The U.S. Department of Agriculture announced March 24 more than $12 billion in relief funding will be distributed to farmers through the Pandemic Assistance for Producers program.
The initiative will provide $6 billion to establish new programming to assist farmers who didn’t qualify for previous rounds of aid through the Coronavirus Food Assistance Program or similar programs.
USDA also announced it will resume accepting applications for CFAP 2 payments for at least 60 days beginning April 5. Under existing CFAP regulations, more than $6.5 billion will be issued to cattle farmers and producers of eligible flat-rate crops and price trigger commodities.
USDA estimates the new round of payments will reach over 970,000 farmers. More information about commodity eligibility under CFAP 2 can be found on USDA’s CFAP webpage.
“The pandemic affected all of agriculture, but many farmers did not benefit from previous rounds of pandemic-related assistance,” said U.S. Secretary of Agriculture Tom Vilsack. “Our new USDA Pandemic Assistance for Producers initiative will help get financial assistance to a broader set of producers, including to socially disadvantaged communities, small and medium-sized producers, and farmers and producers of less traditional crops.”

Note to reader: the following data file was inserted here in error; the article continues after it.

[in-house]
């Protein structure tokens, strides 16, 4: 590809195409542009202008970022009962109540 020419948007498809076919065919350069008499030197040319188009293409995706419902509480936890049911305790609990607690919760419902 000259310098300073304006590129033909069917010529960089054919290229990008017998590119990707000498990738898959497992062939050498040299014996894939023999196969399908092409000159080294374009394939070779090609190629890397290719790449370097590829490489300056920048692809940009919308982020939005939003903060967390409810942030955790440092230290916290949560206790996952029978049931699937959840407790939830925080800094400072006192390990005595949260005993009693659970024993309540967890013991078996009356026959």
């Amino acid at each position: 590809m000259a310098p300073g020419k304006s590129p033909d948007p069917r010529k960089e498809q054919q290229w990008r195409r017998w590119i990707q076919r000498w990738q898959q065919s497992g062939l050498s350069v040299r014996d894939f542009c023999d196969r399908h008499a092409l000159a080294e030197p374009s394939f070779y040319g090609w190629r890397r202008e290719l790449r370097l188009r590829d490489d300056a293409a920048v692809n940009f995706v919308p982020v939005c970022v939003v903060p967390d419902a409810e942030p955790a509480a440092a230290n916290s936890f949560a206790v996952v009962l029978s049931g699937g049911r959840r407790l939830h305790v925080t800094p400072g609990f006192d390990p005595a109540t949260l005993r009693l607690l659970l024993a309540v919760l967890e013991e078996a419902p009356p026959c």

Livestock farmers who were enrolled in CFAP 1, and eligible crop producers who already are enrolled in CFAP 2, do not need to reapply for payments. Each group will receive automatic payments through the PAP program.
For more program details, producers should contact their local Farm Service Agency office or visit farmers.gov/pandemic-assistance.
Tony Banks, senior assistant director of agriculture, development and innovation for Virginia Farm Bureau Federation, noted Virginia cattle farmers with approved CFAP applications will receive supplemental payments beginning April 1.
Local row crop farmers, he said, can expect supplemental payments of $20 per acre sometime in April.
“These additional payments are intended to offset cattle and row crop farmers’ continued revenue losses after the first round of CFAP payments concluded in the fall,” Banks said. “For the other programs receiving improved funding from USDA, the intention is to help aid farmers’ production and delivery of specialty crops like fruits and vegetables.”